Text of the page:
The Fundación’s curriculum is well-designed for children but I don’t think it will work for adults. As an adult language-learner, I know adult students can learn faster and deeper than children, but I also know they have an adult inhibitions and self-censorship that rarely bothers children. With this in mind, I alter the curriculum activities. As a recent adult language student, I know how they feel; at times I still feel inhibited. As their teacher, I’m also something of a student in Spanish. Our immediate goal isn’t the precise mastery of grammar rules but becoming confident in communication.

My small class consists of Manuel, Elizabet, her daughter Monica. Elizabet is in her late forties and I don’t know if she has a job. Monica is a nurse and new mother in her twenties. And Manuel says he’s forty-five and had English classes many years before. He is entering at mid-term and already more advanced. My predecessor taught his last class the week before I arrived and I have no idea how much or how well he taught them. Our first class is something of a blind date.

What a surprise and pleasure to discover they already know more English than the curriculum provides for and eager to push on. Clearly, they aren’t ‘blank slates’ on whom I will lay the curriculum. They are insipient English speakers and I must begin where they are and go forward from there.

Class preparation hinges on several questions: What do adults find hardest to learn at first? What were my barriers to learning?   How did teachers help me overcome them? What spurred me to learn? I spend more prep time working on the answers to these questions than on grammar. Our classers quickly become interactive – like‘improv’ theater – in which we react to and incorporate what we bring to class in the way of questions and observations.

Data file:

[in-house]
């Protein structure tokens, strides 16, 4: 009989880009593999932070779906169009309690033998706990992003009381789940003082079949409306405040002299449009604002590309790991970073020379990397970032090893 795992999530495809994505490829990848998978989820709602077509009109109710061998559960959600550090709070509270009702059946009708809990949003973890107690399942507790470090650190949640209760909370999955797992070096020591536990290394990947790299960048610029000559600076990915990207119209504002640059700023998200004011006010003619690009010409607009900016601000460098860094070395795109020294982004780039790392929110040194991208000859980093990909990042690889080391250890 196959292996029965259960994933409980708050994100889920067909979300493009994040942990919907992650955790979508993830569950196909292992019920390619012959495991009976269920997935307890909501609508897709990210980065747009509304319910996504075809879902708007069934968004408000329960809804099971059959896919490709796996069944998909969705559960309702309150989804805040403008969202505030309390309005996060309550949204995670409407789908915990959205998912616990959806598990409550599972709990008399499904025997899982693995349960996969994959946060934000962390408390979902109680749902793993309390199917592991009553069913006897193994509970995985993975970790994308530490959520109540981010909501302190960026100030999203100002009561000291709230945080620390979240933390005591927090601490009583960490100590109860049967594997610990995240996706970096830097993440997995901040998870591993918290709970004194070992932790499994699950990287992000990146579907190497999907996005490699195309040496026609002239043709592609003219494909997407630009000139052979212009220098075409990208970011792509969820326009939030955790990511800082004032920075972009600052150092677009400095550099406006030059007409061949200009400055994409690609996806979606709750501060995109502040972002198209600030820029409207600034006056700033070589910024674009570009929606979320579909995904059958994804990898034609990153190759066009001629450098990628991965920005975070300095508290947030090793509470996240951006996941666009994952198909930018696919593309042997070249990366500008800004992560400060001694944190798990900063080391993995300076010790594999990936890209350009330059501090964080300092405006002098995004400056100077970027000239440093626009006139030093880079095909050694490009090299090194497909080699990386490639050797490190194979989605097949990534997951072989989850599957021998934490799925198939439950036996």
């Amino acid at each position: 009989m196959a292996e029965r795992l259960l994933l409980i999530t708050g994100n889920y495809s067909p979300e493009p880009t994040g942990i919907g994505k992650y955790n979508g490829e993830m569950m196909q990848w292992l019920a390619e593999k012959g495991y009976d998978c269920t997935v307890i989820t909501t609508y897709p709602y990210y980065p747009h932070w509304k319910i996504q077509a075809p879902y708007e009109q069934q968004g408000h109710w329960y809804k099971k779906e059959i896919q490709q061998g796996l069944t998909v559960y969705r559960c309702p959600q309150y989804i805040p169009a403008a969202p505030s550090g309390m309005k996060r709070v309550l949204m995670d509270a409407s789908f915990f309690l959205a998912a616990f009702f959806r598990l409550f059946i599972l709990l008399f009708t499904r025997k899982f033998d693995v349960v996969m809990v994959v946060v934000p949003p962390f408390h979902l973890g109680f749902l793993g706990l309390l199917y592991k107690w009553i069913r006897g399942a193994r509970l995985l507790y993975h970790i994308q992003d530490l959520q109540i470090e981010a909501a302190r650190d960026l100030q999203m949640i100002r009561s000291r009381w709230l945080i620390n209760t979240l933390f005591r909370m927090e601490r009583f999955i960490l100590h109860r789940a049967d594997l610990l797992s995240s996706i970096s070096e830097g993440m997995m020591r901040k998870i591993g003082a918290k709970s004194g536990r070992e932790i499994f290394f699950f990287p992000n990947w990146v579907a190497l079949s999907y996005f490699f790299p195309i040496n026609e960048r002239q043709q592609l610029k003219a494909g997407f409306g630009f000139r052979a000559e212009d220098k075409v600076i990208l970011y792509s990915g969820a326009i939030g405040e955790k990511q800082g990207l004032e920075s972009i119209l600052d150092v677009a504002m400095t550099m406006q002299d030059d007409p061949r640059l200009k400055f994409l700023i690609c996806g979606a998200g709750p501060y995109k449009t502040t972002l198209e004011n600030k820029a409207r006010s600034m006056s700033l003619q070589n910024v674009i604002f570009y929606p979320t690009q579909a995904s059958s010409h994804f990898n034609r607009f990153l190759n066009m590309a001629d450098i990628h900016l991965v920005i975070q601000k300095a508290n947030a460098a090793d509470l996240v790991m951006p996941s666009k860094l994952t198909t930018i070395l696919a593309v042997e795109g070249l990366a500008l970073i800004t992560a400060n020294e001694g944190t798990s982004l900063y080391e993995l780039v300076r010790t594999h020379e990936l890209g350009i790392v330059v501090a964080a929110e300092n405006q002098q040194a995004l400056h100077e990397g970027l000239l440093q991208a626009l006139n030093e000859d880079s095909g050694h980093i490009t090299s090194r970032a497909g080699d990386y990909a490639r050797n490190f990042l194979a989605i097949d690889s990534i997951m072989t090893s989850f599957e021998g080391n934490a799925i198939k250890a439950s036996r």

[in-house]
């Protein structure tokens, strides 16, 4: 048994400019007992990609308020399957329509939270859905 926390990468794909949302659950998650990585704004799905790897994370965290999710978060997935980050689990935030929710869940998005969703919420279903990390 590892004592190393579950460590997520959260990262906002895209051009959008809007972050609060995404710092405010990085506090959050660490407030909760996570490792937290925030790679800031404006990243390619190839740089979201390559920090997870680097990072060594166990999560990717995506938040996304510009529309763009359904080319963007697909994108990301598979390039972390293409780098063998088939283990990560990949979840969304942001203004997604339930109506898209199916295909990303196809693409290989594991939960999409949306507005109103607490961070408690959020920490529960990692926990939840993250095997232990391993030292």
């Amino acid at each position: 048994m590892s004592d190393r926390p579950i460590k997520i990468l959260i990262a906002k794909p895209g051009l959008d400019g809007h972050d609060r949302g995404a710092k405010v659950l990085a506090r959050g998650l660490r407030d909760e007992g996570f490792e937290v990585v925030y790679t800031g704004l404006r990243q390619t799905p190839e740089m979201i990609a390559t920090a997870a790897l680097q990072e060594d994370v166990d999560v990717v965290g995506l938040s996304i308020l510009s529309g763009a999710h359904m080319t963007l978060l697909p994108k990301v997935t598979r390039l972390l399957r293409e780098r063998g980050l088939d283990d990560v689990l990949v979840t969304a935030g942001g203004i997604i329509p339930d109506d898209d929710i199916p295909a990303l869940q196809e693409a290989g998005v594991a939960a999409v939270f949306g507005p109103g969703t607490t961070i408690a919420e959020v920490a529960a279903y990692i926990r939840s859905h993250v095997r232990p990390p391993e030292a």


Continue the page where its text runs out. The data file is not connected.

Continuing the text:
Their questions of ‘how do you say …?’ or ‘what’s the Spanish equivalent of …?’ are as integral to learning as a lesson about placing adjectives BEFORE the nouns they modify. English goes bottom up, empirically compiling details (modifiers) with the noun as a kind of summary of all: ‘The tall, green fir TREE.’ Spanish is more top-down, categorically starting with the noun and then adding details (modifiers) as subordinate aspects: ‘El ÁRBOL, alto y verde’ (The tree, tall and green). Is there any inherent logic about where the adjective is placed? Their simple, direct questions cause me to think about English in a way I haven’t thought of it before.

Making out vocabulary cards, I choose words relevant to their lives and contain letter combinations and sounds largely unknown in Spanish: ‘th’, ‘ee’, ‘oo’, ‘lk’,’rn’ and many others. Not only must they recognize the sound when they read them silently, but it is important to train their tongues to make the sounds. Elizabet, Monica, and Manuel practice training their tongues on words like ‘with’, ‘tooth’, ‘geese’, ‘born’, walk, and many others.